Preparation and planning is important for a successful outcome in beekeeping, so I started preparing as soon as I accepted my Winrock International Farmer-to-Farmer assignment for Food Security. I gathered literature about beekeeping in the tropics. My son, Tod, and I sat down and shared ideas from what we had observed from our experiences. We both travelled to Ethiopia earlier this year on separate volunteer beekeeper training assignments in Ethiopia’s southwestern highlands. Tod described his experiences working with Ethiopia’s national standard modern bee hive, the Zander hive. He explained how the attached solid bottom board prohibits some hive manipulations, like brood box reversing, that are regularly employed in temperate zones. Tod also explained that the single rather small entrance to the hive can lead to difficulties in hive ventilation and cooling.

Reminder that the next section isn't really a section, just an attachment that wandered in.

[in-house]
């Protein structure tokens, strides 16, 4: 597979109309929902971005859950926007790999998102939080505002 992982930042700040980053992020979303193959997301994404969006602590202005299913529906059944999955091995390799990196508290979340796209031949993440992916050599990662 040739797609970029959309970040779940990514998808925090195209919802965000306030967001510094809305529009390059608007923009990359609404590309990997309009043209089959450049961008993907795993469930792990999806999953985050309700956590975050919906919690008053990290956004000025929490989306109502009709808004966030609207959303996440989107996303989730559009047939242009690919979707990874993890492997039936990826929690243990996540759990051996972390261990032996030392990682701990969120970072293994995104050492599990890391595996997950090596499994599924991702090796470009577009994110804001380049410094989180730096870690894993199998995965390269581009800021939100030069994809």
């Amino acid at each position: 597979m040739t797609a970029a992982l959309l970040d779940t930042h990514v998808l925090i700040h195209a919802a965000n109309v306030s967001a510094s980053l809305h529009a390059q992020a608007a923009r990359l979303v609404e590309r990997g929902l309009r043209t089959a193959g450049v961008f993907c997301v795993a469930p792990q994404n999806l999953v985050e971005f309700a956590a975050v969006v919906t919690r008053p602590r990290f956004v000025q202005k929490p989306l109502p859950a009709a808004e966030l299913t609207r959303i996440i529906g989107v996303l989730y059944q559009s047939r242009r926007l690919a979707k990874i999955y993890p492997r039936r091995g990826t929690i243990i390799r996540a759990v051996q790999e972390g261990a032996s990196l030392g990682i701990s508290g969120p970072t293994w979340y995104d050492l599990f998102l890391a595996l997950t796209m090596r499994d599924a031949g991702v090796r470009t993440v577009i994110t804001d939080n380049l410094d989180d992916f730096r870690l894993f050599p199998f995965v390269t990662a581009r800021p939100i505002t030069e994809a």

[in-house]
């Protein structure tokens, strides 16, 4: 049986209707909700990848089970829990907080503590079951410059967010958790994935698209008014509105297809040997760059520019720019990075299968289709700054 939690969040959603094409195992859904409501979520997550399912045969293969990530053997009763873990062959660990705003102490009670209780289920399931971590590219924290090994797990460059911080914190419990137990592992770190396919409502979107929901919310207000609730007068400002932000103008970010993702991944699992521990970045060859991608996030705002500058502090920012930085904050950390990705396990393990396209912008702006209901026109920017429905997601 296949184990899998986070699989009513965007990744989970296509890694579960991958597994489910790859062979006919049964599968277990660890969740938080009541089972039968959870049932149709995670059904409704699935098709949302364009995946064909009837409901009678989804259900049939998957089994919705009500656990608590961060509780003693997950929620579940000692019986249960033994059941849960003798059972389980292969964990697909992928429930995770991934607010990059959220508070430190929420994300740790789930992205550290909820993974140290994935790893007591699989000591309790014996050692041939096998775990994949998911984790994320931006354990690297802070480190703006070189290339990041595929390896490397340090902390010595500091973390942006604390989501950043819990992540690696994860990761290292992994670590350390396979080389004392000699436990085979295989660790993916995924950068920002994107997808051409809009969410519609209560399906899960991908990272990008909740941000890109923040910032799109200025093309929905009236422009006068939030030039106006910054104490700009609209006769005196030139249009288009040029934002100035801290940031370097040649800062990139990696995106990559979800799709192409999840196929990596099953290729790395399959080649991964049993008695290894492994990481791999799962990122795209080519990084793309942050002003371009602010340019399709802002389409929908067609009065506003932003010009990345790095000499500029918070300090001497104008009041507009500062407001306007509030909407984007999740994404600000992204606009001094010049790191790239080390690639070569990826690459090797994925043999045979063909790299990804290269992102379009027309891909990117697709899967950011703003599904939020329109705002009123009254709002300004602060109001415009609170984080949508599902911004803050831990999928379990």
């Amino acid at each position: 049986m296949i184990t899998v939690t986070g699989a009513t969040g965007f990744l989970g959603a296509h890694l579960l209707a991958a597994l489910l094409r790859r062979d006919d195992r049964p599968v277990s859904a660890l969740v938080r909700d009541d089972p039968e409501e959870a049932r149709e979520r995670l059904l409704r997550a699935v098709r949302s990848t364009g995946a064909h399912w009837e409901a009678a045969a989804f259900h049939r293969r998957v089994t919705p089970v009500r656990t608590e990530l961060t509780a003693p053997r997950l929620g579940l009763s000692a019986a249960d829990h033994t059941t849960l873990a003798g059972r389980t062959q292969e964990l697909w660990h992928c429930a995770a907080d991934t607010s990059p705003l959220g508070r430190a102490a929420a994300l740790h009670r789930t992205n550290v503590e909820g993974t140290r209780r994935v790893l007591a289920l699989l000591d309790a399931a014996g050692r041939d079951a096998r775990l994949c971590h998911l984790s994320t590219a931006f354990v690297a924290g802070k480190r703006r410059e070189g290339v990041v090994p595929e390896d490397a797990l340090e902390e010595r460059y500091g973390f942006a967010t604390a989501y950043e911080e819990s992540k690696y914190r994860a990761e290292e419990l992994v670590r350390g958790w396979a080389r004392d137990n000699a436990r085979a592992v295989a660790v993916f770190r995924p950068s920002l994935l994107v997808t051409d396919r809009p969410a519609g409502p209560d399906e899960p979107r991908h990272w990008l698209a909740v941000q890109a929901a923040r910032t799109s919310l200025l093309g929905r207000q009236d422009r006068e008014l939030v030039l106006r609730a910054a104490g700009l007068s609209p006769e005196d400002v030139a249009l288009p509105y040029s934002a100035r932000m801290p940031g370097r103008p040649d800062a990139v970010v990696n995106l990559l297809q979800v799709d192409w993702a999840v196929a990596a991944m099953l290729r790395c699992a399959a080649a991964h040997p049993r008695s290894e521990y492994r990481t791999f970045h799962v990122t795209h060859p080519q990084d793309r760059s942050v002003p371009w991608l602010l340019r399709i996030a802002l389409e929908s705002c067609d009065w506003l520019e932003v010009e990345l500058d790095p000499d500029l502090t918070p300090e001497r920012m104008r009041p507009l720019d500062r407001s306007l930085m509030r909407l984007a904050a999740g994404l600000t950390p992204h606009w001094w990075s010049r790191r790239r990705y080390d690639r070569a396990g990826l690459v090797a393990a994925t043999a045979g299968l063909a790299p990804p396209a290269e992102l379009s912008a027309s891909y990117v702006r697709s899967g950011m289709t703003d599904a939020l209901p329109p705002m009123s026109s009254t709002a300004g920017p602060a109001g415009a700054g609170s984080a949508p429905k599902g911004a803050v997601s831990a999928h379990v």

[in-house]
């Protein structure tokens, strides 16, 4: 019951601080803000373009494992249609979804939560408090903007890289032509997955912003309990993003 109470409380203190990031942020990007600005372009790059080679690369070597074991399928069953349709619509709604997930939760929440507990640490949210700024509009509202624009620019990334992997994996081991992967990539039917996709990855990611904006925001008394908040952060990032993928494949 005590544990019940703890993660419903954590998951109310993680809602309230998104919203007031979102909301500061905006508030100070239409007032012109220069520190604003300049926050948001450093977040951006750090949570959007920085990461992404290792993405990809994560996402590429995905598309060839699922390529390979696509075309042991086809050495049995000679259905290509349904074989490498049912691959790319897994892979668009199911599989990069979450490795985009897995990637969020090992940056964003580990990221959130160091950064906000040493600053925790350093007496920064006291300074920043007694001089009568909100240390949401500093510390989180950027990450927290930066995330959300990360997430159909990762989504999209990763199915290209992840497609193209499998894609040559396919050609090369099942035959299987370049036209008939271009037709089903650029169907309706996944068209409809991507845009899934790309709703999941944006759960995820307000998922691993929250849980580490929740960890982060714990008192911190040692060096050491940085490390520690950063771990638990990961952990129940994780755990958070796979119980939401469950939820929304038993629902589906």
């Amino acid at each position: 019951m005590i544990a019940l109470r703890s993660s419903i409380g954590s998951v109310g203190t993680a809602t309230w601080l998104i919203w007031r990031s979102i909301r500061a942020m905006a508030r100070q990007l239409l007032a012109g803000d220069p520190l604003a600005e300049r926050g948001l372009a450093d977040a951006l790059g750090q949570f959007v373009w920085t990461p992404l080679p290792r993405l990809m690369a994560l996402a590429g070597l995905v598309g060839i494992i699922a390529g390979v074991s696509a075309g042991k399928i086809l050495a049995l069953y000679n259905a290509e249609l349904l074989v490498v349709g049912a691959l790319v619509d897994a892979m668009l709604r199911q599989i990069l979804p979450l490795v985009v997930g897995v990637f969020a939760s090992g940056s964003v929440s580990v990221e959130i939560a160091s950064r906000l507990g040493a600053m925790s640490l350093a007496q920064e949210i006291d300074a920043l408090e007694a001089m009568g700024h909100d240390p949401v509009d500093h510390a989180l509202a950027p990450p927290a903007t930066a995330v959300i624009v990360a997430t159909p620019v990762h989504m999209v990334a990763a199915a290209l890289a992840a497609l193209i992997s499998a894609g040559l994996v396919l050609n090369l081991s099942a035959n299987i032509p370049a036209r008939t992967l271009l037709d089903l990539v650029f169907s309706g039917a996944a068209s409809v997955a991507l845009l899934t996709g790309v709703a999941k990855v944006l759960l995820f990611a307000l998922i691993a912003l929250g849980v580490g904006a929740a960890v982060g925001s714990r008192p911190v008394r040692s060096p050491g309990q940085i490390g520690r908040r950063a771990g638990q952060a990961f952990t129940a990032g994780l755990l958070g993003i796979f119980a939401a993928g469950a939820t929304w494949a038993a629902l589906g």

I contacted Pam Gregory in Credigion, Wales, UK, and she graciously sent me her Manual of African Beekeeping for Beekeeping Trainers. Pam, who has extensive experience training beekeepers in Sub-Sahara Africa, also shared her ideas with me about which items are most suitable for the farmer beekeepers of Africa. She offered me plans for a standard-sized Kenyan top bar hive that can be made from locally found materials and for a bee veil which can be made from a grain sack and a piece of mosquito netting. I put together a veil to test the ease of producing the most important piece of beekeeping safety equipment. The veil proved to be quite satisfactory. The grain sack’s stiff fabric of woven plastic held the veil comfortably away from the face to prevent stings. Rita tested the hand-made beekeeper’s veil shown in today’s photo. Tod and I also discussed differences in descriptions of some authors’ opinions about the behavior of bees in the tropics. My previous host in Ethiopia, beekeeper Wubishet Adugna, explained that many assumptions regarding bee behavior don’t apply across all of Ethiopia’s diverse geographical regions. Some, he says, are simply wrong. I have much to learn.